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Green attacked for excluding council

Langley Township Mayor Rick Green has come under fire from members of council for ordering a market survey without their knowledge. - Langley Times file photo
Langley Township Mayor Rick Green has come under fire from members of council for ordering a market survey without their knowledge.
— image credit: Langley Times file photo

The Community Charter spells out the responsibilities of mayors, but according to a majority of Township council, Mayor Rick Green has failed to grasp its finer points.

A debate on his role degenerated into personal attacks at council's Monday meeting.

The Charter states that a mayor must communicate information to council and reflect the will of council.

An exchange of emails between Green and TransLink concerning bus service to the Gloucester Estates Business Park is indicative of his failure to do this, Councillor Kim Richter maintains.

She proposed a motion for a policy, compiled with the help of lawyers, that will make it clear that no council member "has the singular power to instruct, direct or order staff to undertake any program or activity involving the utilization of Township resources unless it has first been authorized by a resolution of council."

While the motion does not name Green, it stems from those emails in which Green encouraged a market research study that would justify the business case for bus service to Gloucester.

Green did this without council's knowledge or authorization, a contravention of Section 116 of the Community Charter which compels mayors "to communicate information to the council."

In another email to TransLink, Green said that he asked the Township CAO "to hire and fund a marketing research company to work through the questionnaire with all companies in Gloucester."

But council was not informed of this nor did council authorize it, Richter said on Monday night during debate on her motion.

She asked for council's support "because we have to change how business is currently being done for protection of all of the Township and its financial resources."

After Richter gave notice of her motion on March 7, Green sought an opinion from Brian Taylor, a lawyer with the Township's legal firm. Dissatisfied with that opinion, he approached three Lower Mainland mayors who urged him to get a second legal opinion.

He got that from Sandra Carter who stated that the proposed policy "would be too broad and would in some instances interfere with or purport to restrict the ability of the mayor to carry out those powers, duties and obligations."

When Richter's motion came before council on Monday, it led to an angry exchange between Green and Councillor Jordan Bateman.

Green said that if the motion passed "then it would be measured against this legal opinion (from Carter)."

"Did you pay for it?" Councillor Steve Ferguson asked.

Green: "I just ordered it."

Ferguson: "Correct me if I'm wrong, but I believe the Township paid for it."

Green: "You're probably right."

Councillor Charlie Fox was not happy. "You have gone out and got a legal opinion and the Township will pay for it," he said, noting that council had had no discussion about it.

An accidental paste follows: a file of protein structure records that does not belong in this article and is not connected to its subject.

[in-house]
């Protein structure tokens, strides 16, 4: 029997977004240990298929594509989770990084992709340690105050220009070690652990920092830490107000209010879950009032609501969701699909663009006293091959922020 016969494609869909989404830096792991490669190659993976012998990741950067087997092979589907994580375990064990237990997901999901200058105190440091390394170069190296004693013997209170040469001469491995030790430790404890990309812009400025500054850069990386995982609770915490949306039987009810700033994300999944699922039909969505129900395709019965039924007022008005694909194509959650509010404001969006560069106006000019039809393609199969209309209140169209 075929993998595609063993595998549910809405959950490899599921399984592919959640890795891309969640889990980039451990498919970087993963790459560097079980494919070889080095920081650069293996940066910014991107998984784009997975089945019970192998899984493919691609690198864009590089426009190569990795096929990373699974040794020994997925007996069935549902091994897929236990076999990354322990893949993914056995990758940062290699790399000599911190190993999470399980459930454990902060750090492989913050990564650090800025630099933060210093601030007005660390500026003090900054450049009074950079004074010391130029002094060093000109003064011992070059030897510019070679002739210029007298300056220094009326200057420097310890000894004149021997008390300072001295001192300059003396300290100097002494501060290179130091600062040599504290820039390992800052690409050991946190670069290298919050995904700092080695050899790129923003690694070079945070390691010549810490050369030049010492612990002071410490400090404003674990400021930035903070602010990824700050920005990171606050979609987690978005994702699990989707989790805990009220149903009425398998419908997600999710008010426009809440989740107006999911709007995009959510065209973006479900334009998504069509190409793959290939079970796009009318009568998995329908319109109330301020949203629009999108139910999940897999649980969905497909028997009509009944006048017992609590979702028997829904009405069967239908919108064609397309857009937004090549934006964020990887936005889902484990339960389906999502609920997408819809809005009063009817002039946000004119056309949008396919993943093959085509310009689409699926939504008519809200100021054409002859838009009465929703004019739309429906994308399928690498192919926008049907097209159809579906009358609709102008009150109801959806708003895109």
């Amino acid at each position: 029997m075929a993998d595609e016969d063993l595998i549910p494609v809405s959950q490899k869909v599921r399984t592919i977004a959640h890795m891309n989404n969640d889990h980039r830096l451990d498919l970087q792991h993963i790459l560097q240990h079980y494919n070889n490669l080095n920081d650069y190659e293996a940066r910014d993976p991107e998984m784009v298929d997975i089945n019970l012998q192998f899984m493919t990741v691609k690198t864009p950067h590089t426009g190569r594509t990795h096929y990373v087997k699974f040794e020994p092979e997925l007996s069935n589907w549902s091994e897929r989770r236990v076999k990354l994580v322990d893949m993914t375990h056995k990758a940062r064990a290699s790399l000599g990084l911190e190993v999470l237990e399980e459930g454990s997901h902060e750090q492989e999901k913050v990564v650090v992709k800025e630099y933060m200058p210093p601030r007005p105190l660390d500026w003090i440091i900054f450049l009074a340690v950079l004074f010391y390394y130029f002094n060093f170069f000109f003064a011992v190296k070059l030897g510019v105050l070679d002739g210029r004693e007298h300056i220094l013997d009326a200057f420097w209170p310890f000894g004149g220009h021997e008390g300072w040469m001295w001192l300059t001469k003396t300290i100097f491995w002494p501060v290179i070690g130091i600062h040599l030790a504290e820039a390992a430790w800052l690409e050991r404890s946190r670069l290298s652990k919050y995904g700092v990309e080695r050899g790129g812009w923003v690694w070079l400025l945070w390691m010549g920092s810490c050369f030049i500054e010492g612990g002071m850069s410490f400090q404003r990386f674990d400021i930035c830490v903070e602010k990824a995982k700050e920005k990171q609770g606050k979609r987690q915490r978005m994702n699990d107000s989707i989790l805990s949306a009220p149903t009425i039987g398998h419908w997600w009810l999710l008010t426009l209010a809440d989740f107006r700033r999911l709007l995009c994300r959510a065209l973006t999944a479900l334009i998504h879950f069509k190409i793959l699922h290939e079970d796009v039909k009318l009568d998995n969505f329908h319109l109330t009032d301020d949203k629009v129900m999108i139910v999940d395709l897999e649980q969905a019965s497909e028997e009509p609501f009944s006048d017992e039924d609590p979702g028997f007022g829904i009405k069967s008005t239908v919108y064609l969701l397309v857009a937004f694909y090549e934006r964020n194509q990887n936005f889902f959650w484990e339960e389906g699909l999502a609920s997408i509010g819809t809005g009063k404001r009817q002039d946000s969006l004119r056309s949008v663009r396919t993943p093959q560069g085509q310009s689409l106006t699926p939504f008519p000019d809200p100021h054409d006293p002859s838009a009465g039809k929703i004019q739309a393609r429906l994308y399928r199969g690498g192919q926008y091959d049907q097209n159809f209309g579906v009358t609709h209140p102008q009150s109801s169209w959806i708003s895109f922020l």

Then followed the row between the mayor and Councillor Jordan Bateman who accused Green of getting second legal opinions "when he didn't get the answer he wants."

Bateman asked again if the Township paid for the Carter opinion.

Green said yes, and explained why.

"I was not all that thrilled with the response. There was no willingness or offer to put it in a written opinion."

When Green went on to say that Taylor's opinion was different, Bateman cut in.

"This, right there, is the nub of the problem, folks. For the last two and a half years, when the mayor didn't get an answer he likes from someone who is just doing their job . . . the mayor short changed the process, goes behind backs —"

"I won't put up with this," Green interjected.

Bateman continued, asking why legal counsel would write a policy that wasn't legal.

"That flies in the face of the oath they take," Bateman said.

"For the past two and a half years we have seen conflicts when an elected official doesn't understand their rules and responsibilities as set out in the Act."

At this point, Green said, "Excuse me, I won't put up with —" but Bateman went on, telling the mayor he had already spoken twice.

When Green repeated how he came to getting his own legal opinion after speaking to three mayors, Bateman said: "That's how it always happens, folks. He goes to a lawyer recommended by a friend."

"Oh my God," Green said.

"We've tried to reason, we've tried to build bridges with you," Bateman said.

The exchange peaked when the councillor continued: "And the snickering from the chair is totally unacceptable. If you can't chair this meeting in the proper way, step aside and let someone else do it."

Several councillors were heard to comment after the meeting that Green does not communicate with them by phone, text or email.

The motion passed with only Green opposed. Councillors Bob Long and Mel Kositsky did not vote. The two, who have on occasion distanced themselves from attacks on Green, left the meeting, separately, during the 35 minute discussion on Richter's motion.

Following the meeting, Green was asked how much the Carter opinion cost. He said he didn't know because he had not yet seen a bill.

He told The Times that the Monday night spat between him and council is the "continuation of the political campaign for the next election."

 

 

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